Leni Wild, "China, Africa and the G8: the missing link" (11 July 2006)
Ehsan Masood, "The aid business: phantoms and realities" (18 July 2006)
Michael Hopkins, "Sustainable development: from word to policy" (11 April 2007)
Stephen Browne, "G8 aid: beyond the target trap" (6 June 2007)
Paul Collier, "The aid evasion: raising the ‘bottom billion'" (11 June 2007)
Kweku Ampiah, "Japan and Africa: a distant partnership" (6 June 2008)
Plus: "The G8 - power, protest, publicity" - a series of nineteen articles on the Gleneagles summit of July 2005 Here again, 2008 is a vital year in restoring momentum. It is a year since the then just-appointed British prime minister Gordon Brown declared a development emergency and issued a "call to action" on the MDGs. This has been taken up - by the European Union, at its Brussels summit in June 2008 (though this was overshadowed by the fallout of Ireland's referendum); by the G8, whose summit in Hokkaido on 7-9 July will discuss the MDGs; and by Ban Ki-moon, who has convened a "call to action" summit at the United Nations in New York on 25 September. A choreography of commitments - on education, health and new financing mechanisms - has been rehearsed. Alongside this, Gordon Brown has launched initiatives on reform of the international system, including a new role on climate change for the World Bank, and a more coherent approach to managing post-conflict transition.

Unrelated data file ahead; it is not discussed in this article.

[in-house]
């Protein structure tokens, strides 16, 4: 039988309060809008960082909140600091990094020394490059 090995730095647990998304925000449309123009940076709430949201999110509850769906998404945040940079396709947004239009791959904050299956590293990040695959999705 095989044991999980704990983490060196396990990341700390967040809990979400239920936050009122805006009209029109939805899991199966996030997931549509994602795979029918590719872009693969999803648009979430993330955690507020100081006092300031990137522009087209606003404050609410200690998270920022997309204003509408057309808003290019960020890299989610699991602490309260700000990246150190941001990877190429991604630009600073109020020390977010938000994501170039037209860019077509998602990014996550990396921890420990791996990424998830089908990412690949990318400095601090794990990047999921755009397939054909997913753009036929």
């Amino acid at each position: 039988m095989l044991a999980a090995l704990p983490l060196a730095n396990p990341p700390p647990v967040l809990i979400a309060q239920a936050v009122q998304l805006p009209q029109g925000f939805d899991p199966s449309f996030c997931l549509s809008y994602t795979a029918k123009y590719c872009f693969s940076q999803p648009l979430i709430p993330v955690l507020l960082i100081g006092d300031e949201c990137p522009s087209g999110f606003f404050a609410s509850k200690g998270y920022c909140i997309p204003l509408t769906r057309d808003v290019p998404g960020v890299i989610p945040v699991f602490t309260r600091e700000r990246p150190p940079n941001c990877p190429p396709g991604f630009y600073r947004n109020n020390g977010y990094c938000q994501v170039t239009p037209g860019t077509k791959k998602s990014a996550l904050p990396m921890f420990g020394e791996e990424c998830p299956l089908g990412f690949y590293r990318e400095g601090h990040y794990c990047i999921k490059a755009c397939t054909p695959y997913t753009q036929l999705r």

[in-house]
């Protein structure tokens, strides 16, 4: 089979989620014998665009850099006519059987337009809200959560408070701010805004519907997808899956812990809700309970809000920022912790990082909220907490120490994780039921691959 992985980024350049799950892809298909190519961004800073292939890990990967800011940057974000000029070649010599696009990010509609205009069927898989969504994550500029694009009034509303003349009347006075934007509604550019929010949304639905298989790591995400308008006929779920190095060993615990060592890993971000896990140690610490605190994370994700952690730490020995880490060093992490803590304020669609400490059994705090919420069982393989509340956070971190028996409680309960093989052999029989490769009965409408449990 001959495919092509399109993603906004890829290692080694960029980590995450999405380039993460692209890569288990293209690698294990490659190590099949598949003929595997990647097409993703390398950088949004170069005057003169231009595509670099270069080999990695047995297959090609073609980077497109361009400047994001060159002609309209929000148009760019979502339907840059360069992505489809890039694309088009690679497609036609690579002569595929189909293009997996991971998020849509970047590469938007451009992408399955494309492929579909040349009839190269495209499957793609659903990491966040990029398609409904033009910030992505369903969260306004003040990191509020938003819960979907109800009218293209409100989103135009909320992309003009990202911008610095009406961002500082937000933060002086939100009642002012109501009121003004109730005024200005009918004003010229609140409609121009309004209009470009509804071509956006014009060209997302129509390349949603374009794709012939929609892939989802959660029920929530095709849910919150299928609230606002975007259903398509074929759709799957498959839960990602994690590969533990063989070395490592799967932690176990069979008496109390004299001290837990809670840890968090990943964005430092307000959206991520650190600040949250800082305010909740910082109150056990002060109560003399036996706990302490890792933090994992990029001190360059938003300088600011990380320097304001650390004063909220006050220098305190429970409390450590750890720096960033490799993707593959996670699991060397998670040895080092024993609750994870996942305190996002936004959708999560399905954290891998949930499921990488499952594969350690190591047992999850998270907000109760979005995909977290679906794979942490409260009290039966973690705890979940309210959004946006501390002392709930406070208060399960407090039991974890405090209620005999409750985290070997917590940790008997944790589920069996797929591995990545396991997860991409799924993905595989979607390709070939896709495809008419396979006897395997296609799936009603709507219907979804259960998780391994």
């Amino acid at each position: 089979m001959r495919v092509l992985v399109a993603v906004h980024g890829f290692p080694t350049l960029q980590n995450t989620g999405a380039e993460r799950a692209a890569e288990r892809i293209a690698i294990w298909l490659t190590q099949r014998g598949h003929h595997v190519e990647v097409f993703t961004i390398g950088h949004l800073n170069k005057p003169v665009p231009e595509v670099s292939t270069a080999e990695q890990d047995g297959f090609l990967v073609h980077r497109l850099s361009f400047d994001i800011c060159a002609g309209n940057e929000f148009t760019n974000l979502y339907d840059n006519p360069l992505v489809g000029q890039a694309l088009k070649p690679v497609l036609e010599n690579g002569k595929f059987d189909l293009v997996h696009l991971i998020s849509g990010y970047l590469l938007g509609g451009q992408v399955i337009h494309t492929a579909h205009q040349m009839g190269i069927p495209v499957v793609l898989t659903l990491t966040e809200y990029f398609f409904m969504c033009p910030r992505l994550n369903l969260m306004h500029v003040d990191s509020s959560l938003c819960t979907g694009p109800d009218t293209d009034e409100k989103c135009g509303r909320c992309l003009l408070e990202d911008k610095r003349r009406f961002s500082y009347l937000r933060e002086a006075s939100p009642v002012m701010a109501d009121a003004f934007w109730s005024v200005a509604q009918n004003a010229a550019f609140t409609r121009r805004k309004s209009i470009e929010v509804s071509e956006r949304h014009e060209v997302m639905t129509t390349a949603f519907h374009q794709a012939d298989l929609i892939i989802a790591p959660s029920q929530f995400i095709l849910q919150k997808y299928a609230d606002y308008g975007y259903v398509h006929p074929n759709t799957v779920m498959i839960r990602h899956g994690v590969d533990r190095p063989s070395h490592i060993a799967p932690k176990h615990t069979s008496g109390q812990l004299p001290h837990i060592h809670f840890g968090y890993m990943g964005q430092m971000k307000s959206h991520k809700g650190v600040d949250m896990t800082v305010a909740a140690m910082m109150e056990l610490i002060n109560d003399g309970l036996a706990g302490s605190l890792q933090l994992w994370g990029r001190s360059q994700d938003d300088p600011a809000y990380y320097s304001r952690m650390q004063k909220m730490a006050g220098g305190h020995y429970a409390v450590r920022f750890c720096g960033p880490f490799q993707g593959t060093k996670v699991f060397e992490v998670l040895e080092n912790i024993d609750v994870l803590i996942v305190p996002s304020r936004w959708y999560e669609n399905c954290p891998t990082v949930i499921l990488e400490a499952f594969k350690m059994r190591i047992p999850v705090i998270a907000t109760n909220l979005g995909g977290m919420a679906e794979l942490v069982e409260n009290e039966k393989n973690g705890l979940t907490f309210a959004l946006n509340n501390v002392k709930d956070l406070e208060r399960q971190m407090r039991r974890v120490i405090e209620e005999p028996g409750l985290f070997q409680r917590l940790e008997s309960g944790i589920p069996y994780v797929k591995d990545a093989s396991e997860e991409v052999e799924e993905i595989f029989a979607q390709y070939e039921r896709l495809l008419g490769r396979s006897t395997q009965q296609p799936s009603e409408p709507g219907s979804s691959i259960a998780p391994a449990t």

But if publics in rich countries turn inwards, all of this may be put at risk. If the vital policy and moral agenda embodied in the MDGs is to be sustained - both the immediate targets and the long-term ambition - two things are now needed.
The first is to reinforce the moral argument and demonstrate that aid does work. Britain's aid programme alone is lifting 3 million people out of poverty each year. More than 2 million people are now receiving anti-retroviral therapy for HIV. An extra 40 million children are at school as a result of debt relief and other additional funding. The challenge amid the global economic turmoil in 2008 is to make sure that this encouraging progress is upheld.
The impact of rising food prices has the potential to be especially damaging. The president of the World Bank, Robert Zoellick, has estimated that the food-price spike could reverse the poverty-reduction gains since 2001. The poorest countries need urgent help to meet the extra $20-billion cost of food imports, as well as the cost of protecting the poorest from price rises. Food riots in close to thirty countries testify to the urgency.
The second requirement is to make clear the links between the development "story" and the immediate concerns of people in rich countries. The heart of the shift is to emphasise that international development is about self-interest as well as altruism, and that there is no contradiction between the two. A closer look at the Ipsos-Mori polling figures is revealing here: in response to questions about how important global problems are - specifically to voters themselves - 89% say that disease is important, 83% say war and conflict, 83% poverty, 79% climate change and 76% international migration. When people are then asked about how Britain might respond, the headline messaging of Make Poverty History - aid, a trade deal, debt relief - all come high on the list (with diplomatic and military options also being recognised).